auditory: Related to hearing.
echolocation: Biological sonar used by animals, such as bats and dolphins, in which the animal sends out a call and uses the echo to locate and identify surrounding objects.
engineering design process: A series of steps used by engineering teams to guide them as they develop new solutions, products or systems. Typically, the steps include: defining a problem (including criteria and constraints), brainstorming and generating ideas, selecting a solution, making and testing the solution(s), evaluating it, and presenting the results.
sensor: A device that converts one type of signal to another; for instance, the speedometer in a car collects physical data and calculates and displays the speed the car is moving.
ultrasonic: Sound that we cannot hear, but bats and dogs can hear.
Before the Activity
- Gather materials and make copies of the Don't Bump into Me! Pre-Quiz and Don't Bump into Me! Post-Quiz, one per student. The quizzes are provided as separate attachments, and also embedded in the presentation so they can be presented to the class as a whole, if desired.
- Assemble the LEGO MINDSTORMS EV3 taskbots by following instructions athttps://www.youtube.com/watch?v=Dhe2jXi3Fc4.
- Perform the activity and become familiar with it in advance of the class. For this purpose, detailed programming solutions are provided on slides 7-11. Basics related to programming can be found in What is a Computer Program? (unit 3), which is recommended to be conducted prior to this activity.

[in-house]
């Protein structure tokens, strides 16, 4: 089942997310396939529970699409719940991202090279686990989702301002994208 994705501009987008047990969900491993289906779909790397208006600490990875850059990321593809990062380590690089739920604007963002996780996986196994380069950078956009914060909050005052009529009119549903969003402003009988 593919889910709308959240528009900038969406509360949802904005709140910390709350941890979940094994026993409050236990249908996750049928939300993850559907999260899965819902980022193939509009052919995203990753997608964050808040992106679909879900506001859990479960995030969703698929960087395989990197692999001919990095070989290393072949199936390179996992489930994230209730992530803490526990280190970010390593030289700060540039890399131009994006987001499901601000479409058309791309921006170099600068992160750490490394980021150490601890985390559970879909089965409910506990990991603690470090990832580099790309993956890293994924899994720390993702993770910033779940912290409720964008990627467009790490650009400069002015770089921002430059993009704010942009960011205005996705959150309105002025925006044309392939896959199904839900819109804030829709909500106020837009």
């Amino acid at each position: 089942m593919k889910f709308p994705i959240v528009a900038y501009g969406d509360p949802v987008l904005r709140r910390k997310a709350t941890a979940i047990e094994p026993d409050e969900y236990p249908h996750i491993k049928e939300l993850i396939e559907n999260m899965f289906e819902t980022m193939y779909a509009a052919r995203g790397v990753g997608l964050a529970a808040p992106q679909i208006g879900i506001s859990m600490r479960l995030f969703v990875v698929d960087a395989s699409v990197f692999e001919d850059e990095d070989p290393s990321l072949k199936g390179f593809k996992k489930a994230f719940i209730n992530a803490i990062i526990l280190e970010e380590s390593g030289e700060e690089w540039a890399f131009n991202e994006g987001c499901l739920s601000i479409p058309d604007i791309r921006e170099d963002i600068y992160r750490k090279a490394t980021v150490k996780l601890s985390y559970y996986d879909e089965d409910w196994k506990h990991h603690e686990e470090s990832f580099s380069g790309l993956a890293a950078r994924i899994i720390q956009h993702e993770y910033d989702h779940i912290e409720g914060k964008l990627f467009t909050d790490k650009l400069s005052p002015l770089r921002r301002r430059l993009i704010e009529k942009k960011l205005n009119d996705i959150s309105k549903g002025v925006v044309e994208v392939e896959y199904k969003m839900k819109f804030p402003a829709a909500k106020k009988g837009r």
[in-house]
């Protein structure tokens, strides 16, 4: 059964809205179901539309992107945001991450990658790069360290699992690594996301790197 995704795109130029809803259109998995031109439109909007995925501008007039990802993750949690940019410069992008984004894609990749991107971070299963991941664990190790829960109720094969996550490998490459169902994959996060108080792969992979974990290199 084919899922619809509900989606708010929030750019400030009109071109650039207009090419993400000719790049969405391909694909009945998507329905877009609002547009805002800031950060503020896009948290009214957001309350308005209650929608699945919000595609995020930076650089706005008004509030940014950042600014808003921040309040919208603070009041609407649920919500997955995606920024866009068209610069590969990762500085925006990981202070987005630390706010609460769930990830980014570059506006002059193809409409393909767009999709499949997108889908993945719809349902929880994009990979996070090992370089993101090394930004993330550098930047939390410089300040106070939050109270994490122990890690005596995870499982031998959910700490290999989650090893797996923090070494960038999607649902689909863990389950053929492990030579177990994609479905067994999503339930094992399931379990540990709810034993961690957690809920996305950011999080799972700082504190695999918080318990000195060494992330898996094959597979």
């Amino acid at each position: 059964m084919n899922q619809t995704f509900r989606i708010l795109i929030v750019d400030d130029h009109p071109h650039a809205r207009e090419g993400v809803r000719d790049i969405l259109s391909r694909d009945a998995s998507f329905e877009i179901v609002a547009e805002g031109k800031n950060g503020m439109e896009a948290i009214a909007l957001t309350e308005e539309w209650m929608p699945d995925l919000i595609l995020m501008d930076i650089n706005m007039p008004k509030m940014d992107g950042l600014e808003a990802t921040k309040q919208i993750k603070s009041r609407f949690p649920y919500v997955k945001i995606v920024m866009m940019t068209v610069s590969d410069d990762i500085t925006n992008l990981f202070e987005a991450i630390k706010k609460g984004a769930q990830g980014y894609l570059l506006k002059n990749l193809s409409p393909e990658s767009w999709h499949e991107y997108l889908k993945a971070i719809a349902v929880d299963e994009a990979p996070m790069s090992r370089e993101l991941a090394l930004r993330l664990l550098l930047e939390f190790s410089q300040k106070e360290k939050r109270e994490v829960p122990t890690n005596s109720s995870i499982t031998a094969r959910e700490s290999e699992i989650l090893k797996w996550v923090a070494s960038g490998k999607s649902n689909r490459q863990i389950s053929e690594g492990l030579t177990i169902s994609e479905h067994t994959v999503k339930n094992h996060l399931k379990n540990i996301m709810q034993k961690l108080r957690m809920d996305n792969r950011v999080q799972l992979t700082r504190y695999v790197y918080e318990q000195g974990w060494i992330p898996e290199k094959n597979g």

- Use tape to prepare an open area on a smooth floor as the robot testing area; scatter toy figures randomly around the space to serve as obstacles.
- Use the 15-slide Don't Bump into Me! Presentation, a PowerPoint file, to teach and conduct the activity. Set up a computer/projector to show the presentation to the class. Instructions for how to use each slide to teach the activity are provided below.
- Arrange for enough computers so you have one for each student group. Make sure each computer has the LEGO software loaded.
With the Students
- Administer the pre-quiz by handing out paper copies; the quiz is also on slide 2. The answers are provided for the teacher on slide 3 for discussion after students have completed the quiz.
- (slide 4) As a quick review, remind students of the parallels between human and robot designs. Your hand is commanded by your brain, depending on the input it receives from the senses. Similarly, the LEGO brick can command its motor to move the taskbot based on sensor input and its programming instructions.
- (slide 5) Prepare to begin the activity by dividing the class into groups of three students each. Distribute the assembled LEGO taskbots and the parts necessary to attach the ultrasonic sensors to them. Have students in each group attach an ultrasonic sensor to its taskbot, following the instructions in the LEGO base set. Expect this to take about 10 minutes.
- (slide 6) Introduce the activity's design challenge, describing the objective: Control the taskbot using the ultrasonic sensor, so that it does not bump into any LEGO toy people. Specifically: Design the program to cause the robot to move forward until it detects a toy LEGO person within 10 inches in front of it. Once this occurs, have the robot back up by 5 wheel rotations, turn to the right, and then continue on its way until it "sees" a another LEGO person, at which time it makes a right turn and stops.